Programs of Study: Mathematics and Computer Science
The Department of Mathematics and Computer Science offers programs of study leading to a bachelor of arts degree in mathematics and a bachelor of science degree in computer science.
From Plato to Einstein, mathematics has been recognized as a means to explain the world and as a subject worthy of study for its own sake. We aim to introduce our majors to both the utility and the beauty of mathematics so that they may use it in whatever professional area they choose after graduation. Our students are liberal arts majors who learn to think logically and to solve problems needing quantitative skills. They have room in their course of study to pursue second majors and recent Mathematics majors have taken a second major in biology, computer science, economics, engineering-physics, music, secondary education, and psychology. We have graduates who become actuaries, high-school or college math teachers, lawyers, or pursue M.B.A.’s. Our majors are not surprised at the “unreasonable effectiveness of math” in areas that never expected to use it.
The program grounds students in analysis and algebra, the two areas which are foundational both for further study in, and for obtaining a deeper insight into, higher mathematics. Students have the opportunity to take elective courses in combinatorics, computer science, differential equations, geometry, statistics and topology. The faculty is active in the professional mathematical societies often hosting conferences and bringing students to present papers at conferences. This allows us to make sure our curriculum fulfills national expectations for mathematics majors.
The true hallmark of the program is the willingness of the faculty to work with students one-on-one in small elective courses or in reading courses. This year’s top ranked student mentioned in his graduation speech that the doors of the faculty in biology and mathematics are always open to students. Our faculty have taught courses for one or two students.
We have an active tutorial program that provides students a chance to explain mathematics to others. This deepens the tutors’ understanding as much as it helps those who are tutored.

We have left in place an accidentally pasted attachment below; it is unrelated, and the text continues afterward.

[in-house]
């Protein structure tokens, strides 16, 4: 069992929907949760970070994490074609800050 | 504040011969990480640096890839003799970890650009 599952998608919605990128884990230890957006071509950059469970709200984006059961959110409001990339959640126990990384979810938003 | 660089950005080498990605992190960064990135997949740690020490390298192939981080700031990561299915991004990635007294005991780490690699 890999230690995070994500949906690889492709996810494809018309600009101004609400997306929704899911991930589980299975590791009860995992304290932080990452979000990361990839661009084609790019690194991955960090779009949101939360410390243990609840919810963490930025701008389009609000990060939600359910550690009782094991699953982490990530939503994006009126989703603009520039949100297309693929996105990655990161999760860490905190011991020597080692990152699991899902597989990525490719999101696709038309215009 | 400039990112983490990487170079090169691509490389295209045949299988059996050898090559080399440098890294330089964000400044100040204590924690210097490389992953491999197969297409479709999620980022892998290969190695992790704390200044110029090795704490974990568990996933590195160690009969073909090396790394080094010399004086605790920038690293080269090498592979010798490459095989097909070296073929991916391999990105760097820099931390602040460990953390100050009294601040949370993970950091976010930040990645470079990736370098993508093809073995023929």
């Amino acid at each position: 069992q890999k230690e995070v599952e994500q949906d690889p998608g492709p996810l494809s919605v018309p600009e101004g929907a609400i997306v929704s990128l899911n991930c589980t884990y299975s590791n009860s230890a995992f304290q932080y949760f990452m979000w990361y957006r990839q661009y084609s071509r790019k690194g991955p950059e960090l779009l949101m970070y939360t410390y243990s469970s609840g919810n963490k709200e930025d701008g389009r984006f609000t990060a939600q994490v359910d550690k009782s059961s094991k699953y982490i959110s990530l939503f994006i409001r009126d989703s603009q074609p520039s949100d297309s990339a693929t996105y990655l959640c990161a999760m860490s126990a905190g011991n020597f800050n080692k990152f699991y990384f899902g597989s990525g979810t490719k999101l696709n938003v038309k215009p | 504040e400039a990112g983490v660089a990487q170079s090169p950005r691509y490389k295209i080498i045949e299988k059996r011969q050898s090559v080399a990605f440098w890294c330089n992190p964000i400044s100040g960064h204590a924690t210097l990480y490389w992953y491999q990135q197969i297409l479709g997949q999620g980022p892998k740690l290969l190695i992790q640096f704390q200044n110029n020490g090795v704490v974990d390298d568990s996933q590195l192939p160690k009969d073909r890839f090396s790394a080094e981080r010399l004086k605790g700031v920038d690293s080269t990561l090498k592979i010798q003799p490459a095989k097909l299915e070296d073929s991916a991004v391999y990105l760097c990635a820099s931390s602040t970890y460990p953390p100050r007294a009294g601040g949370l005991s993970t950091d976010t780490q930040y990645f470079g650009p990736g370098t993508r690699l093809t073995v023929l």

Our students have presented papers at the Eastern Colleges Science Conference and the sectional meetings of the MAA. They have participated in the challenging national Putnam Exams for many years and have had success in these.
Computer Science is a young field with roots in mathematics and engineering. We view it as our mission to develop students who can use the current tools of computer science but, more importantly, develop and understand the new tools of the discipline. Understanding how to express solutions of problems so that a computer can assist in their solution is the important lesson we hope our students learn.
Our major is software-oriented. Our senior course studies the algorithms of operating systems and we require students to take the mathematics that has proven to provide algorithms for solving real-world problems.
Most of our students take one or more independent readings course in which they work closely with a faculty member. They have to make a presentation at the end of the semester and often, they produce a poster for a regional computer science conference. The faculty is involved in local and national computer societies and frequently host regional conferences. The department sends one or more teams to the ACM programming contest yearly.
Our students take internships in local businesses and often are hired by these businesses after they graduate. We have a special internship relationship with the Providence school system in which we provide computer expertise to assist the teachers in several local elementary schools. This involves college students in computer science, mathematics, and education. With the assistance of our students, the department runs the largest local high-school programming contest in New England, attracting students from four states including schools from Boston and New York City. Our students are a major source for jobs in the academic computing center on campus and maintain the student web site.
We encourage students to work together since this is the industry paradigm. We use upper-class students as tutors to give them experience in explaining how to program and to develop a bond among the students. It is important that students realize that computer positions require social skills.
For a listing of course descriptions and degree requirements, please click on the links below to the course catalog.
Bachelor of Arts
Bachelor of Science